This story originally featured on Flying Mag.
As I write this, there were 1,729,694,062 websites (and counting) on the internet. While the World Wide Web can be a helpful place most of us cannot live without, many of those sites are useless fodder of little use to anyone. However, once in a while, we stumble upon a simply wonderful site, a site that has not been promoted heavily, is not bankrolled by Silicon Valley venture capitalists, and is purely supported as a labor of love.
Paul Freeman’s “Abandoned and Little-Known Airfields” website is one of those sites. For aviators that are history-minded, Freeman’s bare-bones site is the Mother Lode as it does its one job very well. As the name implies, it lists 2,367 long-lost airfields across all 50 states, including 47 added in 2019. If you’ve ever thought about what your city’s aviation landscape looked like back through the years, spend an hour on this site and you will have your mind blown by the detailed information available of airports near you that have gone west.
I discovered this jewel of an aviation history site years ago. Often, I ride my electric bike down one of Eugene, Oregon’s many bike paths, in a wetland area about 3 nm from my home. There was one place that I always noticed, noting that it would make a great airfield, with a perfectly-shaped open space running roughly NW to SE. It was overgrown with natural vegetation, but it was not hard for the aviator in me to envision that this would make a great place to land a Piper J3 Cub if the grass was properly mowed.
Somewhere along the way after one of those rides, I stumbled upon Freeman’s site, and of course, searched for my Oregon location. When I discovered that the spot I had passed many times was, in fact, the old site of Willamette Airpark/T-Bird Airport, a small GA airport that was established there somewhere between 1945 and 1947, I was enthralled and had to learn more.
With very detailed information supplied by Freeman’s readers, the website told me a story of an active little airfield that I never knew existed so close to home. The site is reader-driven and is very analytical in its approach. For instance, the date that the airport was established was determined by readers scouring old sectional charts, noting that the airfield was not depicted on the April 1945 Portland Sectional Chart but was listed in the 1947 Oregon Airport Directory. It’s this kind of aviation sleuthing that keeps me on this site for hours.
Readers regularly contribute information to Freeman, including this old airfield. Reader Jay Flitton recalled, “Between 1962-1964, Willamette Airpark went by the name T-Bird Airport. My dad went to graduate school at the University of Oregon and flew out of ‘T-Bird’ a lot. My mom started her private pilot lessons there, and it’s where I had my first airplane ride in a Cherokee 140. It had a beautiful log terminal building with a giant picture window overlooking the airport. The whole terminal looked more like a ski lodge or maybe something that should be in Yellowstone National Park. It was a beautiful little airport with a lot of activity. Too bad it is gone.”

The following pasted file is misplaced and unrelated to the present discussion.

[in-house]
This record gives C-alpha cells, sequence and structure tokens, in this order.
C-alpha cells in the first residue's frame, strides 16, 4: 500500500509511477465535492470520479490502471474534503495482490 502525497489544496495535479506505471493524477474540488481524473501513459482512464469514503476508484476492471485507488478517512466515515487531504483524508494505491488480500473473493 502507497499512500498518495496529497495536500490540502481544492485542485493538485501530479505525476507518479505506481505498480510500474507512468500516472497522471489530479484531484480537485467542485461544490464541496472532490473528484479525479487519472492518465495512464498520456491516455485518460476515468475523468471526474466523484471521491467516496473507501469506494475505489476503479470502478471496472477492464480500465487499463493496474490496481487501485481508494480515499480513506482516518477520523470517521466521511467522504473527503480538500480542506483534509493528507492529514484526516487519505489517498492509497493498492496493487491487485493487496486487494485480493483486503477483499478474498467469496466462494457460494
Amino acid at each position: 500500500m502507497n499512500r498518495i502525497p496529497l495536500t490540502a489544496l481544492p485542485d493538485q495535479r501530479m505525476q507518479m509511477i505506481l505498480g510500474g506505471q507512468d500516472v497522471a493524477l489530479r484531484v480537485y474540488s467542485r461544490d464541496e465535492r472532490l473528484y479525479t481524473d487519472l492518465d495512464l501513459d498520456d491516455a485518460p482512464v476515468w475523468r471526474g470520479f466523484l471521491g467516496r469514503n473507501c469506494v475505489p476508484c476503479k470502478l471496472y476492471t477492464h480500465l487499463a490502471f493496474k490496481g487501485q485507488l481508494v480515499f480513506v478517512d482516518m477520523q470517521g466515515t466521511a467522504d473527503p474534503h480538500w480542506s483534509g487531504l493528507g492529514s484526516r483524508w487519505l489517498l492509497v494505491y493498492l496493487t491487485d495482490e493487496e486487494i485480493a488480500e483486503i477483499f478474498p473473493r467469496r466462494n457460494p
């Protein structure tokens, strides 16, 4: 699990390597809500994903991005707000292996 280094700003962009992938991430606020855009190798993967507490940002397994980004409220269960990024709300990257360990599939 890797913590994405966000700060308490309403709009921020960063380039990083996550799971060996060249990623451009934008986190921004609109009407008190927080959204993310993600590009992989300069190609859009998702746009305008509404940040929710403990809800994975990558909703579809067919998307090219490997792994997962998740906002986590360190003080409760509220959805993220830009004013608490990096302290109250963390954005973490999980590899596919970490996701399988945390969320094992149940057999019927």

This is just one example of the incredibly detailed information found in each of the 2,387 listings on Freeman’s hobby site. Do a search near you, and prepare to sit back and enjoy a “clear and a million” flight straight down Memory Lane. You should be warned however that this site will suck you in, and time will stand still as you go dive deeper into layer upon layer of aviation history about local airfields you never knew existed.
The Pilot Behind The Site
Freeman is an aerospace engineer working as a program manager on ADS-B for L3Harris Corporation and has been a private pilot since 1993. Many of his 667 hours has been flying a Diamond DA20 from Leesburg, Virginia (KJYO).
“I’ve been a lifelong airplane guy, and also a history buff,” Freeman said. “When I started private pilot training and studying aeronautical charts, I became intrigued by the ‘abandoned airfield’ symbols, wondering what used to be there. Once aerial photos became available on the web, that allowed me to look at those same locations and piece together some write-ups on a personal website, never thinking anyone else would be interested in my little niche of aviation history.”
Freeman was just having a little internet publishing fun when he launched Abandoned and Little-Known Airfields, and the site is now celebrating 20 years of life in 2019. While aviation history is the foundation of his site, the true meaning of it becomes apparent when you spend some time reading the listings.
“After a few years, I started getting more and more emails from readers who often expressed wonder that the airfield at which they learned to fly had been plowed over,” Freeman explains. “The best part of my website’s mission is that it has motivated many aviation enthusiasts to support the continued existence of the airfields we still have. I have many people write in to say that they never realized until they went through my website how many airfields we’ve already lost, and that makes it obvious to them that many of these airfields have a tenuous existence, and if we don’t protect them, as aviators we will lose them.”
Freeman’s website runs solely on reader donations, either via PayPal or checks mailed in to pay for the site’s expenses such as web hosting, domain name registration, backup service, t-shirts/hats, and so on. Everything is out of pocket, supplemented by reader donations. Freeman says that the content on his site is available for free, but he appreciates it when readers make a donation “commensurate for what they’d pay for a good aviation book.”
After becoming one of the 2,560,800 visitors that have visited Abandoned and Little-Known Airfields between April 2002 and November 2019, you can reach Paul Freeman by email at email@example.com to ask questions, submit information and yes, to make a donation.